When NOT to use Episerver Search & Navigation (Find)
I was having a conversation recently with a Technical Architect around Product recommendations and website performance. There was some inefficient code retrieving the product display based on the results from the Optimizely Product Recommendations tracking response. The first thought was to utilise Episerver Search & Navigation (formerly Find) for this feature. On the face of it, Search provides a very fast and effective means of retrieving catalog items. In some situations that would be correct, however this is a bad use case for Episerver Search.
This got me thinking about why some scenarios are not suited for Episerver Search & Navigation.
Unable to implement a Caching strategy
Anything that could result in hundreds or thousands of customers triggering Search queries around the same time can quickly max out the queries per second threshold on the Search service. This is the type of bug that could pass QA and not be detected until the real-world load is on the application.
Recommendations are by design unique for each customer and could change between subsequent requests. This makes them difficult if not outright impossible to cache.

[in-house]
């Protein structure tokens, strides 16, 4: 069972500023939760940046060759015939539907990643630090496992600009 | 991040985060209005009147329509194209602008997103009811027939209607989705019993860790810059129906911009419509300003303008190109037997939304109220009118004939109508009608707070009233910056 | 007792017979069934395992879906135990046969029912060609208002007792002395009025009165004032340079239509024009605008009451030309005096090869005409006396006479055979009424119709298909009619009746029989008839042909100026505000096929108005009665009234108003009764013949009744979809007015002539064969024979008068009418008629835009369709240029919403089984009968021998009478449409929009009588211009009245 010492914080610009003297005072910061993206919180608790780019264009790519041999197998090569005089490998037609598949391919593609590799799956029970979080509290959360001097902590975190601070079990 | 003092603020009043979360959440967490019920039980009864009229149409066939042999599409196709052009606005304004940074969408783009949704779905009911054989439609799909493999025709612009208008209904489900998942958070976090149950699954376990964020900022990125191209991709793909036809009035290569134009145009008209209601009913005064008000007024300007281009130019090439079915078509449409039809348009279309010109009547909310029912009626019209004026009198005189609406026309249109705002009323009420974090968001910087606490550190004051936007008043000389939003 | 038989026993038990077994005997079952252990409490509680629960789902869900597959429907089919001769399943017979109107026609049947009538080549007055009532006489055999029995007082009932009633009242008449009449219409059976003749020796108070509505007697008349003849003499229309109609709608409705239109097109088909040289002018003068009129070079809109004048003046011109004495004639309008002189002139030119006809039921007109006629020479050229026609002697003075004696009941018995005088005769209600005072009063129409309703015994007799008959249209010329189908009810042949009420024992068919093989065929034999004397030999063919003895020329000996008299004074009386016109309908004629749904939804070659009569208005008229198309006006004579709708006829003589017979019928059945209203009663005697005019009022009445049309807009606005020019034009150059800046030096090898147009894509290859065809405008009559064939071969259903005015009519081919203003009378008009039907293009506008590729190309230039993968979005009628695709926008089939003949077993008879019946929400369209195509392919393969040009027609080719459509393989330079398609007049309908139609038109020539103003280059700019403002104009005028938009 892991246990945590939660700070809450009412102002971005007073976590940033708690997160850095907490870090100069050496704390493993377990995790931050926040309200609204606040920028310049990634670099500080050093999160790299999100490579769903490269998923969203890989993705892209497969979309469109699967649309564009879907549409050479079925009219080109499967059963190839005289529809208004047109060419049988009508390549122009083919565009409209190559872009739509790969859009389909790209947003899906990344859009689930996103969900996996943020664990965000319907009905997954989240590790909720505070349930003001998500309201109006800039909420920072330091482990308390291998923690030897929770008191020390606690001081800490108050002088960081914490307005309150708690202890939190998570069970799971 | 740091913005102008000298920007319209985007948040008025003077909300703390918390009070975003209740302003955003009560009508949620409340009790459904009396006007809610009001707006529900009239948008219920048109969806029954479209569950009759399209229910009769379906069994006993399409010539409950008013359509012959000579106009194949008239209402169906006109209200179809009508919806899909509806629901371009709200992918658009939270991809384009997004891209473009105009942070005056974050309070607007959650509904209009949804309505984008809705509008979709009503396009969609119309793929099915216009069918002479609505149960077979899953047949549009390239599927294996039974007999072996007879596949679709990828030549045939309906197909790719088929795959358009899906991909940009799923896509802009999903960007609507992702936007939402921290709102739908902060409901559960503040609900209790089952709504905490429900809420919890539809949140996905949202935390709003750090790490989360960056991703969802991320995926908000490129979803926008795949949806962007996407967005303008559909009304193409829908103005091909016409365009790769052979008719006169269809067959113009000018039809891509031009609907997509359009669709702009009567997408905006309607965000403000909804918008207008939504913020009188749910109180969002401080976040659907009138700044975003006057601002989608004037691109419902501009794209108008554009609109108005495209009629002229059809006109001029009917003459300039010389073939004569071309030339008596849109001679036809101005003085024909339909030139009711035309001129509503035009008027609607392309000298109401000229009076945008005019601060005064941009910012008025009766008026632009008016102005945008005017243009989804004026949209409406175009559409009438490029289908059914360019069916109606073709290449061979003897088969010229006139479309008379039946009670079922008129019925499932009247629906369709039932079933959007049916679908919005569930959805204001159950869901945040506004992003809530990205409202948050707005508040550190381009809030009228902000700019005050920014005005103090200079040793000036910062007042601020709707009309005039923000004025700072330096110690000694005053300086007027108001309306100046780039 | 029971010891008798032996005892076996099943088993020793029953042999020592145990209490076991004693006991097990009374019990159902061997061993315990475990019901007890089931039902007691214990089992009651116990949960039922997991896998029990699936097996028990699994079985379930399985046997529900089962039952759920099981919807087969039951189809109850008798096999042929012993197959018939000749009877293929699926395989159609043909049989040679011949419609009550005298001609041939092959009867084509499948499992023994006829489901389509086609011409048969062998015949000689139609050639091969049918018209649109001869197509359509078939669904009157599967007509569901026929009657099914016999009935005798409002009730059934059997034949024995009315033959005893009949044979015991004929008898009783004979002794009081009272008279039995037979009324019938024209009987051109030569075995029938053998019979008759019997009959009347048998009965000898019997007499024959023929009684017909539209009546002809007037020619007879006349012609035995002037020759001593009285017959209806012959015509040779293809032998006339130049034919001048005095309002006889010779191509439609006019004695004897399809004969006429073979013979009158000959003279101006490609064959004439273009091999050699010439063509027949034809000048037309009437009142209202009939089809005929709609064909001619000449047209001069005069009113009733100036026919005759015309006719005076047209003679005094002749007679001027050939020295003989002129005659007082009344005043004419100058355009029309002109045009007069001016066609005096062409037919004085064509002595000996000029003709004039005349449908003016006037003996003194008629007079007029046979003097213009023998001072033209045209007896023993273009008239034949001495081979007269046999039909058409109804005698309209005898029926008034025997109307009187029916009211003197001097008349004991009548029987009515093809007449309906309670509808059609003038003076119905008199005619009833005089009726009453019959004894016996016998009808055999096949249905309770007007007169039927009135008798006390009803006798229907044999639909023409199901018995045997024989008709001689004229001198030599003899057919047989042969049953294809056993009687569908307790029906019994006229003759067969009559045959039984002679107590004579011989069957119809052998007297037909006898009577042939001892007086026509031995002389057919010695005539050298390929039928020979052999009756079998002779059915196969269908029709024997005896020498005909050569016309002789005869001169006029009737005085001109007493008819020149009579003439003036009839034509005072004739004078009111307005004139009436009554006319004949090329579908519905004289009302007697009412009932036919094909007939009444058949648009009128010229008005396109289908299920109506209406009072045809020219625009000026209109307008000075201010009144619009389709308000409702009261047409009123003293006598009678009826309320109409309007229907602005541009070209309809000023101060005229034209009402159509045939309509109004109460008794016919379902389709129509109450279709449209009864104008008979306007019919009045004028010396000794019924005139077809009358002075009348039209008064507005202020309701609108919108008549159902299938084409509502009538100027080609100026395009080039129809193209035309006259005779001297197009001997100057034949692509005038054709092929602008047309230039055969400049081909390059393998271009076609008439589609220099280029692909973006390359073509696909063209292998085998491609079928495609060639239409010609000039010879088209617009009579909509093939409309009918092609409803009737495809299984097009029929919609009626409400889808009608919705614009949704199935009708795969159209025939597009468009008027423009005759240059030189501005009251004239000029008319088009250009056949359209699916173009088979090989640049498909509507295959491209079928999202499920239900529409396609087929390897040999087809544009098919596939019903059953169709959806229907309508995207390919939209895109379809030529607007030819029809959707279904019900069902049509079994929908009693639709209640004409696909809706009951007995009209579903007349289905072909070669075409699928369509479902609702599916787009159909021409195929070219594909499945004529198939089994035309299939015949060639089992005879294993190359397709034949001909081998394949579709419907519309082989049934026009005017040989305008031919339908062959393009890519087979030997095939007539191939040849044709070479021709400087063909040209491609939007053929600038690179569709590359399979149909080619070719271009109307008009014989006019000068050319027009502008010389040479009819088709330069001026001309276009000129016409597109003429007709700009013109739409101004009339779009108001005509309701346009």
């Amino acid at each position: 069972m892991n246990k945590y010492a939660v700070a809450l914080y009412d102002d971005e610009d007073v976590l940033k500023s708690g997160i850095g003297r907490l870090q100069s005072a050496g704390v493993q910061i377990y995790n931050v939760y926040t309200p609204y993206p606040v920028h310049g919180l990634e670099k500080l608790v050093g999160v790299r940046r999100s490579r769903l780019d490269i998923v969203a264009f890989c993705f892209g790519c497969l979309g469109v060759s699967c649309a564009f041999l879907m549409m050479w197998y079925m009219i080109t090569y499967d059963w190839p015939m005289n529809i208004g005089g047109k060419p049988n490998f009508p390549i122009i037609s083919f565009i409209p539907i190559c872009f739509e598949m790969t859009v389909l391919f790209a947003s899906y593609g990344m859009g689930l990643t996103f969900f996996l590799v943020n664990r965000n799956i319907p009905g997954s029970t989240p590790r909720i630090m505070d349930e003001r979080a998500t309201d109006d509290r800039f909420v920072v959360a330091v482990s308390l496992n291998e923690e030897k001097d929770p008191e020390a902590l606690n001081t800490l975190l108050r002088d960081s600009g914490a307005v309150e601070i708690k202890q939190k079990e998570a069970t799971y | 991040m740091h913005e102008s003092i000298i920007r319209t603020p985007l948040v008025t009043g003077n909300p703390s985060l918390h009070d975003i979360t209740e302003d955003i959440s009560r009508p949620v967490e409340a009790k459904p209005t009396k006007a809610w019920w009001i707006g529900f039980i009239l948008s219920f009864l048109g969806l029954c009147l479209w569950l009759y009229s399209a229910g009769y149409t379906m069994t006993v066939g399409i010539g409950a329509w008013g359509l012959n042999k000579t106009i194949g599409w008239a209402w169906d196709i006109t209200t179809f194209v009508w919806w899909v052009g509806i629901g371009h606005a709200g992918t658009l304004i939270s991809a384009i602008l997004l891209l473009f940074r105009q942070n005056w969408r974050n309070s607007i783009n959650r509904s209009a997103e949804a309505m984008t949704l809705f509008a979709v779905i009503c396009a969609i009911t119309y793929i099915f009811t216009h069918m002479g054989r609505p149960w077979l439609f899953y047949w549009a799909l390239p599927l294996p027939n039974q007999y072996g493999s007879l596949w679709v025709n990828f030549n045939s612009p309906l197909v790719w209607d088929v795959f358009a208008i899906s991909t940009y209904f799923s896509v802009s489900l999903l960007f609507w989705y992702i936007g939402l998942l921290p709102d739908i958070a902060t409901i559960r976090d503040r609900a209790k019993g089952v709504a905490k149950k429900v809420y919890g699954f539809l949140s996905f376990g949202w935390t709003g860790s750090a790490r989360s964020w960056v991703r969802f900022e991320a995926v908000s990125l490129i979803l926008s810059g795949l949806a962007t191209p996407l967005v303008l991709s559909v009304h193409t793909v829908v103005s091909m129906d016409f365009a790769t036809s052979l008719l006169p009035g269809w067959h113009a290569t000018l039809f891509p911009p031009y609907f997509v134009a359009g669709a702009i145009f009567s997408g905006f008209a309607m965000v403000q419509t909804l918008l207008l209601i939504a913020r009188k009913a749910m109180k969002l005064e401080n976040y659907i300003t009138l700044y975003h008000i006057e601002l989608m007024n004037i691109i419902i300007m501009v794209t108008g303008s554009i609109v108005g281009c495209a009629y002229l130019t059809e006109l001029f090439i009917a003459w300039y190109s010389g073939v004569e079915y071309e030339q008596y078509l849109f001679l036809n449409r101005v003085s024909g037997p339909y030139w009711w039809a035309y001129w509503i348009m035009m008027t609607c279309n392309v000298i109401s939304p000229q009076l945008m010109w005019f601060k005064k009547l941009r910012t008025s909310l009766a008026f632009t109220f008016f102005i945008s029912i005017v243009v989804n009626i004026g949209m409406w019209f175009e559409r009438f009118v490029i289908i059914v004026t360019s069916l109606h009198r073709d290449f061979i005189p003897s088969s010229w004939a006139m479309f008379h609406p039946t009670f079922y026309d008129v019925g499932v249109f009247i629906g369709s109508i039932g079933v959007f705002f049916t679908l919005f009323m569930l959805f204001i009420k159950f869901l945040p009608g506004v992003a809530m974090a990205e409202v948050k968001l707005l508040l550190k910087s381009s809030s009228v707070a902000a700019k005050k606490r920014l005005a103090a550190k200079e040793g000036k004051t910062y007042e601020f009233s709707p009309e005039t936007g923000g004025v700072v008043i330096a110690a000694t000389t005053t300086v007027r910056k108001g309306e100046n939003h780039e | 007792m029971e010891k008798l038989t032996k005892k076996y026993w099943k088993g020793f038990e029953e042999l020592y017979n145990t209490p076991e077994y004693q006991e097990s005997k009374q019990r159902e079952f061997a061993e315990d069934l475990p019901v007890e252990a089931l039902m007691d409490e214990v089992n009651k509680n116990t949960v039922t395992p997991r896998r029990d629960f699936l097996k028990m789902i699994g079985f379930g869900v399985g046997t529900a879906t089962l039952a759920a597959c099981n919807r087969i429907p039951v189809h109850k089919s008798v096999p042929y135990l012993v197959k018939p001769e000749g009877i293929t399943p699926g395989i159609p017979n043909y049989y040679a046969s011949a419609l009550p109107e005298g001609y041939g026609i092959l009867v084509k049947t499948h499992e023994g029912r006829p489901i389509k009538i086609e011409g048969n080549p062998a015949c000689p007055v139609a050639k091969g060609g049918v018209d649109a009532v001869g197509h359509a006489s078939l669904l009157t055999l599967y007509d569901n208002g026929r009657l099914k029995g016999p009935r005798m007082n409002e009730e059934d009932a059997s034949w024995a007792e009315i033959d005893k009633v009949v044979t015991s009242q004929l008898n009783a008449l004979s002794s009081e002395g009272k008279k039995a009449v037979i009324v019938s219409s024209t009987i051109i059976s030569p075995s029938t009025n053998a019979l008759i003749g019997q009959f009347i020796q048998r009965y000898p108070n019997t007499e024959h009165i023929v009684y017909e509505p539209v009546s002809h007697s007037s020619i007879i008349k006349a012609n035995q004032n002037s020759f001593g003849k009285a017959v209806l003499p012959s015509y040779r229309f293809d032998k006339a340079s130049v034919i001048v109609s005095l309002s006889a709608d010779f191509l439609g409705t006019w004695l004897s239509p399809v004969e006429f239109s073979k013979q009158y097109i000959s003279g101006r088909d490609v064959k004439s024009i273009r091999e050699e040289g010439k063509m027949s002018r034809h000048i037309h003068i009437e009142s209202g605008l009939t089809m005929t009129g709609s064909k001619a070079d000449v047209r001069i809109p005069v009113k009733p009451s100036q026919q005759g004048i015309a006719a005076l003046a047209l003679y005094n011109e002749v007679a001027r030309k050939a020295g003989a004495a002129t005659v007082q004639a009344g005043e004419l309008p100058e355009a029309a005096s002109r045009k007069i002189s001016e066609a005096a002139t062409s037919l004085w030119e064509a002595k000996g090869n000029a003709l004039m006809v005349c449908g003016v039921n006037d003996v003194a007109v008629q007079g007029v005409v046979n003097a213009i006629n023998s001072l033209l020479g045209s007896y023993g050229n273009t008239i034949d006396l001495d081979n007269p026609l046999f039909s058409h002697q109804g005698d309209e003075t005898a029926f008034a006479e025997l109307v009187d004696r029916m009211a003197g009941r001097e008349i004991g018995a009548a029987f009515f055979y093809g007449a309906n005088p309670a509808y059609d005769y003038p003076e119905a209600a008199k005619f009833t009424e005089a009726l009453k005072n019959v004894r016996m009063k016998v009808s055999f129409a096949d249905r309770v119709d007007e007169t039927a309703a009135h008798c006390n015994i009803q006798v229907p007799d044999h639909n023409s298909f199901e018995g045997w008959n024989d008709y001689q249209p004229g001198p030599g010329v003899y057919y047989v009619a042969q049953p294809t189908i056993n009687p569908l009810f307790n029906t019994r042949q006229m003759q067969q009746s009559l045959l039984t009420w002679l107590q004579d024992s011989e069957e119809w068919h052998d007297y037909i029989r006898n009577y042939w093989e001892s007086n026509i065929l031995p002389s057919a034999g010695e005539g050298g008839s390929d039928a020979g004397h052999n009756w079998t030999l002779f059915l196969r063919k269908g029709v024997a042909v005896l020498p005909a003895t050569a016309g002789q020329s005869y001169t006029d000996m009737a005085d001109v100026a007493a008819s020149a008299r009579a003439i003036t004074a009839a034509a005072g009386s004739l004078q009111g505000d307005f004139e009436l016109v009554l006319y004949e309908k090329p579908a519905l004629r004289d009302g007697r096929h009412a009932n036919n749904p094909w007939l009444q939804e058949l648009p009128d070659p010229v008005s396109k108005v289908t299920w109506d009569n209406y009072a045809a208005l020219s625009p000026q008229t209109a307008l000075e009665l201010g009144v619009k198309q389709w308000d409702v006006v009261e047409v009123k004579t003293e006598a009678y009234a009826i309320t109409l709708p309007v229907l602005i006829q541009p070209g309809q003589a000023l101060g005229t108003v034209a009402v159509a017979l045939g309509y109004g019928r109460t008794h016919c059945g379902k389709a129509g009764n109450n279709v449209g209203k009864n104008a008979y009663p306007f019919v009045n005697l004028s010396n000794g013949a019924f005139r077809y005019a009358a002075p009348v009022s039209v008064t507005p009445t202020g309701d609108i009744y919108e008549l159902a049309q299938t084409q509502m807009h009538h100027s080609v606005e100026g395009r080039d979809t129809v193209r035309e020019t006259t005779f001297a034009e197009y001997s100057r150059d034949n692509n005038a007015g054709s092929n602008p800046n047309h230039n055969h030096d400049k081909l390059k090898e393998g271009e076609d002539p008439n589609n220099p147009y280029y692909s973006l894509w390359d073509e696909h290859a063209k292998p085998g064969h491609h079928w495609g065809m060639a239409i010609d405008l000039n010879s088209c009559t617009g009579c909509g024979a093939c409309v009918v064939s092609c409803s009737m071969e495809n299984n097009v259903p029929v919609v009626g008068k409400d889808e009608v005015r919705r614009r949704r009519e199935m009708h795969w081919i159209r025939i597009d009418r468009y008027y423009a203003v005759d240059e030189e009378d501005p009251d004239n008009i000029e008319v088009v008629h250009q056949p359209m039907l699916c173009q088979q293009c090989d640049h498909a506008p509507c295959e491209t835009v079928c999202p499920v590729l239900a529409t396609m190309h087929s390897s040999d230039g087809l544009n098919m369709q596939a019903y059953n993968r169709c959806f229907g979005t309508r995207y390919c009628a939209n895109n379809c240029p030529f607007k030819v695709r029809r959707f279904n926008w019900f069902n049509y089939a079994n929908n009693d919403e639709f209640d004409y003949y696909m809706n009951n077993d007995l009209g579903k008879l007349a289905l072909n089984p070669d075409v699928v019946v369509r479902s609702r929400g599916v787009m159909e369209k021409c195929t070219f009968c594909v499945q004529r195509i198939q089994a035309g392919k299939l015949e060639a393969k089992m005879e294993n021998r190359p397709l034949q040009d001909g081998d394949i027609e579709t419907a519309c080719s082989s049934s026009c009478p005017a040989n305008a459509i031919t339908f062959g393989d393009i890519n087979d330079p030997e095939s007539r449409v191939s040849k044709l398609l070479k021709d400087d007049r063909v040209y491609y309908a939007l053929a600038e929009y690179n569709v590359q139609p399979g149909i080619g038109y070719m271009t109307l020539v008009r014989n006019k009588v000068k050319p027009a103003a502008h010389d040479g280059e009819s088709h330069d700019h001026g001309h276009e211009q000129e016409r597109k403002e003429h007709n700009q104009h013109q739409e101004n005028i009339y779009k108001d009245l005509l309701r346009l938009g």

There is another efficient API available
In the case of the code needed for Product recommendations, the response from Episerver provides a Content Reference for each recommendation. The Episerver API provides an easy way to retrieve all of the items by calling IContentLoader.GetItems() directly. Even if the Content Reference was not supplied, most systems would provide the unique refCode/SKU code, which again can be converted to a Content Reference easily.
This same rule applies when a developer simply needs to retrieve content in a hierarchical nature such as Pages from the site tree, even when filters need to be applied. This only becomes ineffective when many hundreds or thousands of pages are in a single node, but I would say that is a fault of bad information architecture!
Paging through large datasets
This last one might not seem as obvious, because you want to use Episerver Search for searching across very large amounts of data right? For the most part yes. When a customer searches by a keyword and goes through a couple of pages of results, that’s normal behaviour.
What I’m thinking of here is code that runs in custom jobs that use Episerver Search, for example, a Google shopping feed scheduled job. The problem here is it normally traverses every product in the catalog and the Skip and Take methods internally are not efficient for this purpose. If your batch size is 1000 products and you are on step 50, that Skip(50000) still needs to load through all those products. This puts quite an intensive load on the Search cluster and can affect overall performance.
If it's possible to avoid Search and work directly against the Commerce API, I would advocate that approach first, provided it's performant enough for your needs.
The recommended approach instead with Search is to use a GreaterThan() filter alongside Take() on your data. For example,
searchQuery.Filter(x => x.PublishDate.GreaterThan(lastProcessedPublishDate));
I hope you found this informative and helpful. Episerver Search is a very powerful and flexible product, but with great power comes… well you know the rest.